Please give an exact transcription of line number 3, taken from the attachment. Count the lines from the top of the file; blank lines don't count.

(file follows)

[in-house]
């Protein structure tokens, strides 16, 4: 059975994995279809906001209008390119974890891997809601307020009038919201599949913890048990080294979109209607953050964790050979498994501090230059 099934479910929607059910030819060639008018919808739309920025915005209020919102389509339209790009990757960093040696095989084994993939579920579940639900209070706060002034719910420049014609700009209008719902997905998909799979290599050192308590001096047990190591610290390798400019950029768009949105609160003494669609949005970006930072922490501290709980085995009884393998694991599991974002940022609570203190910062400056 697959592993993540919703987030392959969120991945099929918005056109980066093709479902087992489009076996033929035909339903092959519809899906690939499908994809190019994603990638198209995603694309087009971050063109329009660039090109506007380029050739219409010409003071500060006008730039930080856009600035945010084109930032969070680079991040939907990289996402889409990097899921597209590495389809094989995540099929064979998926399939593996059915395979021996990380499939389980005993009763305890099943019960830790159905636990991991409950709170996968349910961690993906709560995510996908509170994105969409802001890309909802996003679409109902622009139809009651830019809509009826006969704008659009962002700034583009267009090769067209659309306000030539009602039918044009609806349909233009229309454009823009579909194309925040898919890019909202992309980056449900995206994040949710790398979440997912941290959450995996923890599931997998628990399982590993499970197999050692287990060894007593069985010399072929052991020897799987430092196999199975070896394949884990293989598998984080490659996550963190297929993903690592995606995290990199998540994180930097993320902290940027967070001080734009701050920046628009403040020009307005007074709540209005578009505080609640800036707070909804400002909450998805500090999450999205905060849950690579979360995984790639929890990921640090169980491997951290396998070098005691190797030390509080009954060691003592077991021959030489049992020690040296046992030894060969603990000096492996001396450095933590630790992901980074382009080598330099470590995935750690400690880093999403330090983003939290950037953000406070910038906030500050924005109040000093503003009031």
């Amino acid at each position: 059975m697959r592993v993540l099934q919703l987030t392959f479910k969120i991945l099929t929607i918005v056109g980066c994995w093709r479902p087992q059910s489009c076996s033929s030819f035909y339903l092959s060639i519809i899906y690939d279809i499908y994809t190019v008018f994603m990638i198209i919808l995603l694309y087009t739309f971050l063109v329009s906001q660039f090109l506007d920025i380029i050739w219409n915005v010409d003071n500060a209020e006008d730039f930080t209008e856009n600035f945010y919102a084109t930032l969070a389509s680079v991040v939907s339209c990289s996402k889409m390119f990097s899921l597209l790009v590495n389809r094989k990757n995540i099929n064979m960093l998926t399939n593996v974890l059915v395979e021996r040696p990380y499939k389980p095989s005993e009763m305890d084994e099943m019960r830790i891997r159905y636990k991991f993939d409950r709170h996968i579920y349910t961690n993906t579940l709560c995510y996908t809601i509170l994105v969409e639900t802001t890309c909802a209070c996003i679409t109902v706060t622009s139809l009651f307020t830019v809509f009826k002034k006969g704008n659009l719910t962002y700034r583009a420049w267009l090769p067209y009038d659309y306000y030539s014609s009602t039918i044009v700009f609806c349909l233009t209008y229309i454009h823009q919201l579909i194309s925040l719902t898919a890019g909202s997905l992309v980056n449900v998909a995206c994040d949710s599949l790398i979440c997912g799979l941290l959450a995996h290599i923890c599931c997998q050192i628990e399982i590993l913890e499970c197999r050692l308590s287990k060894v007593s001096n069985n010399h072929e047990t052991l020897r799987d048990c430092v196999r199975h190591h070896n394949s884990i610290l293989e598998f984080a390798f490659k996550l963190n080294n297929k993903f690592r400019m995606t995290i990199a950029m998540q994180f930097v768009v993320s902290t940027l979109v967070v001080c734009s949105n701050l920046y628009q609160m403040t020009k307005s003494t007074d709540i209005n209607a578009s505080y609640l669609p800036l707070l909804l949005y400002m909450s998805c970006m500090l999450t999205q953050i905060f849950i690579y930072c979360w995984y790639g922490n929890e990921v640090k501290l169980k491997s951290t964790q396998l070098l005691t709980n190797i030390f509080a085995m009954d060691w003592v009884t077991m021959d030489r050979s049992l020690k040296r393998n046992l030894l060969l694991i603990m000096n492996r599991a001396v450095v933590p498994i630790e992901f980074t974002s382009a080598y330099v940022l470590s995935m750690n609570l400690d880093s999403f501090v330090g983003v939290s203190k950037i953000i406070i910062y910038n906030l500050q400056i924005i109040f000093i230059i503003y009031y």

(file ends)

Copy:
């Amino acid at each position: 059975m697959r592993v993540l099934q919703l987030t392959f479910k969120i991945l099929t929607i918005v056109g980066c994995w093709r479902p087992q059910s489009c076996s033929s030819f035909y339903l092959s060639i519809i899906y690939d279809i499908y994809t190019v008018f994603m990638i198209i919808l995603l694309y087009t739309f971050l063109v329009s906001q660039f090109l506007d920025i380029i050739w219409n915005v010409d003071n500060a209020e006008d730039f930080t209008e856009n600035f945010y919102a084109t930032l969070a389509s680079v991040v939907s339209c990289s996402k889409m390119f990097s899921l597209l790009v590495n389809r094989k990757n995540i099929n064979m960093l998926t399939n593996v974890l059915v395979e021996r040696p990380y499939k389980p095989s005993e009763m305890d084994e099943m019960r830790i891997r159905y636990k991991f993939d409950r709170h996968i579920y349910t961690n993906t579940l709560c995510y996908t809601i509170l994105v969409e639900t802001t890309c909802a209070c996003i679409t109902v706060t622009s139809l009651f307020t830019v809509f009826k002034k006969g704008n659009l719910t962002y700034r583009a420049w267009l090769p067209y009038d659309y306000y030539s014609s009602t039918i044009v700009f609806c349909l233009t209008y229309i454009h823009q919201l579909i194309s925040l719902t898919a890019g909202s997905l992309v980056n449900v998909a995206c994040d949710s599949l790398i979440c997912g799979l941290l959450a995996h290599i923890c599931c997998q050192i628990e399982i590993l913890e499970c197999r050692l308590s287990k060894v007593s001096n069985n010399h072929e047990t052991l020897r799987d048990c430092v196999r199975h190591h070896n394949s884990i610290l293989e598998f984080a390798f490659k996550l963190n080294n297929k993903f690592r400019m995606t995290i990199a950029m998540q994180f930097v768009v993320s902290t940027l979109v967070v001080c734009s949105n701050l920046y628009q609160m403040t020009k307005s003494t007074d709540i209005n209607a578009s505080y609640l669609p800036l707070l909804l949005y400002m909450s998805c970006m500090l999450t999205q953050i905060f849950i690579y930072c979360w995984y790639g922490n929890e990921v640090k501290l169980k491997s951290t964790q396998l070098l005691t709980n190797i030390f509080a085995m009954d060691w003592v009884t077991m021959d030489r050979s049992l020690k040296r393998n046992l030894l060969l694991i603990m000096n492996r599991a001396v450095v933590p498994i630790e992901f980074t974002s382009a080598y330099v940022l470590s995935m750690n609570l400690d880093s999403f501090v330090g983003v939290s203190k950037i953000i406070i910062y910038n906030l500050q400056i924005i109040f000093i230059i503003y009031y």